Ben.

Groan? why, no; But sadly tell me, who.

Rom. Bid a sick man in sadness make his will:Ah, word ill urg'd to one that is so ill!In sadness, cousin, I do love a woman.

Ben. I aiın'd so near, when I suppos’d you lov'd. Rom. A right good marks-man! - And she's fair

I love. Ben. A right fair mark, fair coz, is soonest hit.

? Why, such is love's transgression.) Such is the consequence of unskilful and mistaken kindness.

8 Tell me in sadness,] That is, gravely, or seriously.

Rom. Well, in that hit, you miss: she'll not be hit With Cupid's arrow, she hath Dian's wit; And, in strong proof of chastity well arm’d, From love's weak childish bow she lives unharm'd. She will not stay the siege of loving terms, Nor bide the encounter of assailing eyes, Nor ope her lap to saint-seducing gold: O, she is rich in beauty; only poor, That, when she dies, with beauty dies her store. Ben. Then she hath sworn, that she will still live

chaste?
Rom. She hath, and in that sparing makes huge

waste;
For beauty, starv'd with her severity,
Cuts beauty off from all posterity.
She is too fair, too wise; wisely too fair,
To merit bliss by making me despair:
She hath forsworn to love; and, in that vow,
Do I live dead, that live to tell it now.

Ben. Be ruld by me, forget to think of her.
Rom. O, teach me how I should forget to think.

Ben. By giving liberty unto thine eyes;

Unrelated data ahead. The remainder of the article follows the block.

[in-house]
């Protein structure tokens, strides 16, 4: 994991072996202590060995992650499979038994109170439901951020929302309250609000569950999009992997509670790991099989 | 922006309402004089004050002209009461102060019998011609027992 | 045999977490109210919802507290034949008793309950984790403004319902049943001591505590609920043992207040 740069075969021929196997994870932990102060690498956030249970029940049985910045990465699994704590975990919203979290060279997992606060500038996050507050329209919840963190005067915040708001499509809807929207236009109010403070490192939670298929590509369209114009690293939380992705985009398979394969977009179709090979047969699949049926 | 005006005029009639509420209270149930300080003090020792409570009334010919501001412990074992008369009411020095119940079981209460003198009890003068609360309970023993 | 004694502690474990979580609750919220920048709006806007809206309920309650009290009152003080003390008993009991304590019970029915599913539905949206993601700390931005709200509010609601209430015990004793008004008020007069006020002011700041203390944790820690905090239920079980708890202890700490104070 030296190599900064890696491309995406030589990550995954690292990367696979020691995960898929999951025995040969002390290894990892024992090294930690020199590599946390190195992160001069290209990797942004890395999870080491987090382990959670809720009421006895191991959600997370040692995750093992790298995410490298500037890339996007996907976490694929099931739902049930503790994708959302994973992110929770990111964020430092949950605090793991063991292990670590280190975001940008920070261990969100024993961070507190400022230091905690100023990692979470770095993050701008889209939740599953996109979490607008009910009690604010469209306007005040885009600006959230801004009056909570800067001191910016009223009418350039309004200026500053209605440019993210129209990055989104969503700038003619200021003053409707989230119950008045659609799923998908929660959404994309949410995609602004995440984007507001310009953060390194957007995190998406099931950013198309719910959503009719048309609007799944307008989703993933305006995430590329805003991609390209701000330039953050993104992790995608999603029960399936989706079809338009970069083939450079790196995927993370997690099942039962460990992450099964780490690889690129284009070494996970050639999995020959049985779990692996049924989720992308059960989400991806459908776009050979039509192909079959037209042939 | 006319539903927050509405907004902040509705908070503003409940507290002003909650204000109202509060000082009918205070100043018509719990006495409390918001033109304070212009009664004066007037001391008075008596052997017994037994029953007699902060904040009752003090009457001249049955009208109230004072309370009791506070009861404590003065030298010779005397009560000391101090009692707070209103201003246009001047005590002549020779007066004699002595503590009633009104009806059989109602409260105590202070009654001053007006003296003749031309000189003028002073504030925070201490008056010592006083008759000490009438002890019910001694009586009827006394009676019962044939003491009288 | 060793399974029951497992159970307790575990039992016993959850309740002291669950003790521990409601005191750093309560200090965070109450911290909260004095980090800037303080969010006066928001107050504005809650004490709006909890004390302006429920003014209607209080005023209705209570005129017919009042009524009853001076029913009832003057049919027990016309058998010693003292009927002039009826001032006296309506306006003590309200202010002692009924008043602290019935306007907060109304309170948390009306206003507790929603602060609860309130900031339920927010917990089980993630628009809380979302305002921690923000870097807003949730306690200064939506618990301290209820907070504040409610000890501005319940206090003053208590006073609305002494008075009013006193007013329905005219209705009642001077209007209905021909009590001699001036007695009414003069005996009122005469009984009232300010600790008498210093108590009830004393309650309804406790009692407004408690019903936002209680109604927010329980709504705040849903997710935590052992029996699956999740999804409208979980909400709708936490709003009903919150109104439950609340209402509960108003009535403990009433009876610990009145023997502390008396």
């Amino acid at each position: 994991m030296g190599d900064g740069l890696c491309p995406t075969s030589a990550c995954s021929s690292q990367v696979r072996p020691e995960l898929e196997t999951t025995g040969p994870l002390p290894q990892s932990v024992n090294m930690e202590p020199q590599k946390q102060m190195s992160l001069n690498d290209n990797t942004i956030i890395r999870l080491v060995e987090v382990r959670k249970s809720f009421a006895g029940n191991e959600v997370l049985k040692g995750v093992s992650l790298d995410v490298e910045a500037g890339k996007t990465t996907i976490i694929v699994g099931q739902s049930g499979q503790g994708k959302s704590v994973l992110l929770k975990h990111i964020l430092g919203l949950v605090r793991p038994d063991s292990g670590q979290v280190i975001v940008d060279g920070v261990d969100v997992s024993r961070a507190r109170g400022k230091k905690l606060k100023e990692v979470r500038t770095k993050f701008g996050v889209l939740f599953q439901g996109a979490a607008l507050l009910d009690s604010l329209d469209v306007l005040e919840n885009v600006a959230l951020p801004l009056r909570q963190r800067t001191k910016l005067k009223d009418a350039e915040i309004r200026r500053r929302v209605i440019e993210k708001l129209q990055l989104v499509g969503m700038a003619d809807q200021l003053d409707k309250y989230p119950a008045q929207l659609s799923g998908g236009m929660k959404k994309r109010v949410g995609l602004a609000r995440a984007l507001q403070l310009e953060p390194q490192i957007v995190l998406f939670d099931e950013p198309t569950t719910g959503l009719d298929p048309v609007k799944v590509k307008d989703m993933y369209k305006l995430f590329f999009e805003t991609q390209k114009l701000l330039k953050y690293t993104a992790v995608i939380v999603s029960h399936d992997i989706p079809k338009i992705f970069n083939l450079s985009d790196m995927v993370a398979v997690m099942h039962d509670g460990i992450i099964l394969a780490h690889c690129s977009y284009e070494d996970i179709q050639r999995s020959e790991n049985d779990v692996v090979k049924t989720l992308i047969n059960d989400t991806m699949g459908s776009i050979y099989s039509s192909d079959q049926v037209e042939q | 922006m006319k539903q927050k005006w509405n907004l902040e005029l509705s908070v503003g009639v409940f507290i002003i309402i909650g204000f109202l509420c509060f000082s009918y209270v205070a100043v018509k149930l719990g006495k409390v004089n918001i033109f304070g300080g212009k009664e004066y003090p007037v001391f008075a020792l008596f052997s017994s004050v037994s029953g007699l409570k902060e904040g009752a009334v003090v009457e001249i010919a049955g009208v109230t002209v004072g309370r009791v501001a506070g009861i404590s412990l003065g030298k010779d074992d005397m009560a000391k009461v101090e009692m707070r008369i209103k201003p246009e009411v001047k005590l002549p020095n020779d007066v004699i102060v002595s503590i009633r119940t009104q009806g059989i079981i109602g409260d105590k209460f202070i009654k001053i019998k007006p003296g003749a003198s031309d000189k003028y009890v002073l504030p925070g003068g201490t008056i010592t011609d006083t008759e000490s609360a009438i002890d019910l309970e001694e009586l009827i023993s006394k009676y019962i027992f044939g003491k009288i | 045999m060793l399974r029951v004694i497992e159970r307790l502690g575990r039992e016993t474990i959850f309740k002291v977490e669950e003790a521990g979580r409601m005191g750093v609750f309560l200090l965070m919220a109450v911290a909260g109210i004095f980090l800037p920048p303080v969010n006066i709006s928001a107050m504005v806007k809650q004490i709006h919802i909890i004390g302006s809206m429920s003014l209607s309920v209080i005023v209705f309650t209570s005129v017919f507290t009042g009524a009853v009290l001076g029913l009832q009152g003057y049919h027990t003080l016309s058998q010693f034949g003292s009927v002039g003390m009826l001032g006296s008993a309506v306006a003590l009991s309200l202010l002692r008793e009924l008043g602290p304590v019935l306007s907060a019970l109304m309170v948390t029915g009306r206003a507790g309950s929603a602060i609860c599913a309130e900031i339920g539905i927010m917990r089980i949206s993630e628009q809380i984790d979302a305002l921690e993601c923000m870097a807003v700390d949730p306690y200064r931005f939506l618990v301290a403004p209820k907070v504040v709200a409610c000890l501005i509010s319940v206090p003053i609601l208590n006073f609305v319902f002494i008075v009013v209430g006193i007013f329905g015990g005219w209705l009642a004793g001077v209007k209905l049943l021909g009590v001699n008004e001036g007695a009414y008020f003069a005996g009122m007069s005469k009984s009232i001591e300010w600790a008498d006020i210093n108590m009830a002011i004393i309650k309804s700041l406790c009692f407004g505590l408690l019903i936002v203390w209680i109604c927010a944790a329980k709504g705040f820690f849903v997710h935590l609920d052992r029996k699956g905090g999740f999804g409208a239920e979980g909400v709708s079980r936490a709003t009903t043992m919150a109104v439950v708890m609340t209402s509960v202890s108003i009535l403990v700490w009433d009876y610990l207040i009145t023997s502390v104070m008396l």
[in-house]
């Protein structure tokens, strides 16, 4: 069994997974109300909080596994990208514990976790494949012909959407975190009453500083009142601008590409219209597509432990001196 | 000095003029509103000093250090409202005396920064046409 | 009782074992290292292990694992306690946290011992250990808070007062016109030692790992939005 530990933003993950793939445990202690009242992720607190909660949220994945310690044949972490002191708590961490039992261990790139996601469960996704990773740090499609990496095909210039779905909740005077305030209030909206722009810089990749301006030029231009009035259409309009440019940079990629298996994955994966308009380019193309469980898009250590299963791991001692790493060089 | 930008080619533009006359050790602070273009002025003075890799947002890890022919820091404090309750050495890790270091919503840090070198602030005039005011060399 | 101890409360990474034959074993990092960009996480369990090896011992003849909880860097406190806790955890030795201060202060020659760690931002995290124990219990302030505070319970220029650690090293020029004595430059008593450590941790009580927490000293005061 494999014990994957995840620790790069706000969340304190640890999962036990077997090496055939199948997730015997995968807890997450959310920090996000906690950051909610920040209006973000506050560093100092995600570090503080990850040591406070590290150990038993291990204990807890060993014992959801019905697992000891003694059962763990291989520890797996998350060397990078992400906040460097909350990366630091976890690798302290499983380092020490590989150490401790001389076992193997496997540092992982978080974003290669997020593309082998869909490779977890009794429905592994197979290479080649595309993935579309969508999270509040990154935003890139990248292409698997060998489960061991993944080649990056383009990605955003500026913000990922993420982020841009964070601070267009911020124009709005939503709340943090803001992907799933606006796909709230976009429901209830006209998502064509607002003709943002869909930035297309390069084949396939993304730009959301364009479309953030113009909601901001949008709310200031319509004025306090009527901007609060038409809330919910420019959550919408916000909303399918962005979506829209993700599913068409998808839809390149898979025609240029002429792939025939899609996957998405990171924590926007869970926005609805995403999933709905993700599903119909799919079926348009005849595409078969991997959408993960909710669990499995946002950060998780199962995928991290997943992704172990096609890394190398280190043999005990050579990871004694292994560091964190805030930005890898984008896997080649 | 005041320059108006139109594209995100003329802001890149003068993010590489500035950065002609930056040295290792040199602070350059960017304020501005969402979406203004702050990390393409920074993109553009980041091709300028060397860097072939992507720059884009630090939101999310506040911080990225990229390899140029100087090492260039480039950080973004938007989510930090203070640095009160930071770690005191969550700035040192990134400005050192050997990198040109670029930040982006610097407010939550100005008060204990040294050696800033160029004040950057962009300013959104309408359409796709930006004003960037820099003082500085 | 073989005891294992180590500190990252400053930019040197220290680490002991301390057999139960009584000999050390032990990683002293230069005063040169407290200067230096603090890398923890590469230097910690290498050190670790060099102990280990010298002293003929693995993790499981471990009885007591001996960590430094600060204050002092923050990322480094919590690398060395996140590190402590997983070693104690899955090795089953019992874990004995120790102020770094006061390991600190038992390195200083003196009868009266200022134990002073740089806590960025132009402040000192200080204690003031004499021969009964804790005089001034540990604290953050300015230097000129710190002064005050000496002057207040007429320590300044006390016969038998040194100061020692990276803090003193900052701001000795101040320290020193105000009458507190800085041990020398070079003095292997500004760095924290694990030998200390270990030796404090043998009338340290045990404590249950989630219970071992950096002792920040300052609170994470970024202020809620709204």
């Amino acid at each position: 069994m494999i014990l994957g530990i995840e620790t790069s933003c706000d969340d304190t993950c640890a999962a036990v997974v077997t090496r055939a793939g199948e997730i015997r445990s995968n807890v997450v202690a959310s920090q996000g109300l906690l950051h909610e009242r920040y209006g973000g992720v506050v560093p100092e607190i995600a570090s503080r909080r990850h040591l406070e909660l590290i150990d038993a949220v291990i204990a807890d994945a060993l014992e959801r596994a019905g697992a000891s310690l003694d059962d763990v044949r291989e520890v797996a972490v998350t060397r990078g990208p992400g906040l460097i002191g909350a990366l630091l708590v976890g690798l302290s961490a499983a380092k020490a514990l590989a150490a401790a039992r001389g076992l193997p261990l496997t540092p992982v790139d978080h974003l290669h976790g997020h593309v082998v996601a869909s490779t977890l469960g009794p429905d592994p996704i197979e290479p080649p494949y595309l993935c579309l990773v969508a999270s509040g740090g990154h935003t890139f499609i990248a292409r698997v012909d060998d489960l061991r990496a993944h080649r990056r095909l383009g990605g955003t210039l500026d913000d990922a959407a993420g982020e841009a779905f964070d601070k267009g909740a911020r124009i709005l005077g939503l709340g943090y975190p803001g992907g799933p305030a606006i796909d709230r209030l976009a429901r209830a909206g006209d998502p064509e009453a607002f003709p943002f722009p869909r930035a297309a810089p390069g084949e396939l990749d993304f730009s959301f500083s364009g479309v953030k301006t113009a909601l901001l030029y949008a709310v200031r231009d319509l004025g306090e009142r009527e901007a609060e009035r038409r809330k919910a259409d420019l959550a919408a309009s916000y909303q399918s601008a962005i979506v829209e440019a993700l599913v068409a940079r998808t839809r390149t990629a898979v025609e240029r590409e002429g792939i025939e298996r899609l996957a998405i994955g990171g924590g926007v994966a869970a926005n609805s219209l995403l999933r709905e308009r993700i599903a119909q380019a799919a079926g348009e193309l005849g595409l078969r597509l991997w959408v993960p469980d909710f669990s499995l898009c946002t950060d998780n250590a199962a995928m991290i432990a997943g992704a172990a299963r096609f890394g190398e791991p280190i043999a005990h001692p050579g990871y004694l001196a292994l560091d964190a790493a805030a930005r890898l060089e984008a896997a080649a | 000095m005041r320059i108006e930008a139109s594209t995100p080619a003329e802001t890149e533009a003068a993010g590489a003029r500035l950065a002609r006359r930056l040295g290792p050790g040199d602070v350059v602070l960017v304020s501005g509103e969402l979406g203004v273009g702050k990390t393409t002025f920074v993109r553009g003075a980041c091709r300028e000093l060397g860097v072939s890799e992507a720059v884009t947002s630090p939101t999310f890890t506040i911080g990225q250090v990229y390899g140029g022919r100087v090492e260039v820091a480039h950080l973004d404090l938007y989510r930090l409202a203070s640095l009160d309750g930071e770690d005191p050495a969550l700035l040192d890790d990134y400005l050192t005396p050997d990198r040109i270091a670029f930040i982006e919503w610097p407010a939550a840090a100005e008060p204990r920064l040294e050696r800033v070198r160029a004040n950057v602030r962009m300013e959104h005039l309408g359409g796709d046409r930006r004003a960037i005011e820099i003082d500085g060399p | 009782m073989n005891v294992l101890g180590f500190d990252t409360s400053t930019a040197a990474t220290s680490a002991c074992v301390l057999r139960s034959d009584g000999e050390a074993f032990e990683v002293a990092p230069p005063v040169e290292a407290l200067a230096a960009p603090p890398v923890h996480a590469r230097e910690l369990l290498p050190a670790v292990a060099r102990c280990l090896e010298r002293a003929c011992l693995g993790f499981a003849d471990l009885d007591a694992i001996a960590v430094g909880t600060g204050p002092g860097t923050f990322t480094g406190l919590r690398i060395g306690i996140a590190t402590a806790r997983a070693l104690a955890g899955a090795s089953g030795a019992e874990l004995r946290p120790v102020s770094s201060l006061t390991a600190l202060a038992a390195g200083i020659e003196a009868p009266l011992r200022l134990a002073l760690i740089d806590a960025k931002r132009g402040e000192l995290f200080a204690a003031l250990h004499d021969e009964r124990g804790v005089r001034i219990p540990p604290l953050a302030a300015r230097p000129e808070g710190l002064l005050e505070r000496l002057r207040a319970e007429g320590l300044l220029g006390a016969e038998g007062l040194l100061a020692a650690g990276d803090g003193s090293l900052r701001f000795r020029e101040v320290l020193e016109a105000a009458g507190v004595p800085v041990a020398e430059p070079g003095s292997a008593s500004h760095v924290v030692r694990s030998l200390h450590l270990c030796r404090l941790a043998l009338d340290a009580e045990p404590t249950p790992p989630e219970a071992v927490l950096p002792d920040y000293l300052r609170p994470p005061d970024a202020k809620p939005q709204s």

Examine other beauties.

Rom.
To call hers, exquisite, in question more:-

'Tis the way

9 And, in strong proof, &c.) As this play was written in the reign of Queen Elizabeth, I cannot help regarding these speeches of Romeo as an oblique compliment to her majesty, who was not liable to be displeased at hearing her chastity praised after she was suspected to have lost it, or her beauty commended in the 67th year of her age, though she never possessed any when she was young. Her declaration that she would continue unmarried, increases the probability of the present supposition. Steevens.

- wisely too fair, &c.] There is in her too much sanctimonious wisdom united with beauty, which induces her to continue chaste with the hopes of attaining heavenly bliss.

? To call hers, exquisite, in question more:] More into talk; to make her unparalleled beauty more the subject of thought and conversation.

These happy masks, that kiss fair ladies' brows,
Being black, put us in mind they hide the fair;
He, that is strucken blind, cannot forget
The precious treasure of his eyesight lost:
Show me a mistress that is passing fair,
What doth her beauty serve, but as a note
Where I may read, who pass'd that passing fair?
Farewell; thou canst not teach me to forget.
Ben. I'll pay that doctrine, or else die in debt.

[Exeunt.

SCENE II.

A Street.

Enter CAPULET, Paris, and Servant.
Cap. And Montague is bound as well as I,
In penalty alike; and 'tis not hard, I think,
For men so old as we to keep the peace.

Par. Of honourable reckoning are you both;
And pity 'tis, you liv'd at odds so long.
But now, my lord, what say you to my suit ?

Cap. But saying o'er what I have said before:
My child is yet a stranger in the world,
She hath not seen the change of fourteen years;
Let two more suinmers wither in their pride,
Ere we may think her ripe to be a bride.

Par. Younger than she are happy mothers made.

Cap. And too soon marr'd are those so early made. The earth hath swallow'd all my hopes but she, She is the hopeful lady of my

earth:5

4

· These happy masks, &c.] i. e. the masks worn by female spectators of the play.

What doth her beauty serve,] i. e. what end does it answer?

She is the hopeful lady of my earth:] This is a Gallicism: Fille de terre is the French phrase for an heiress.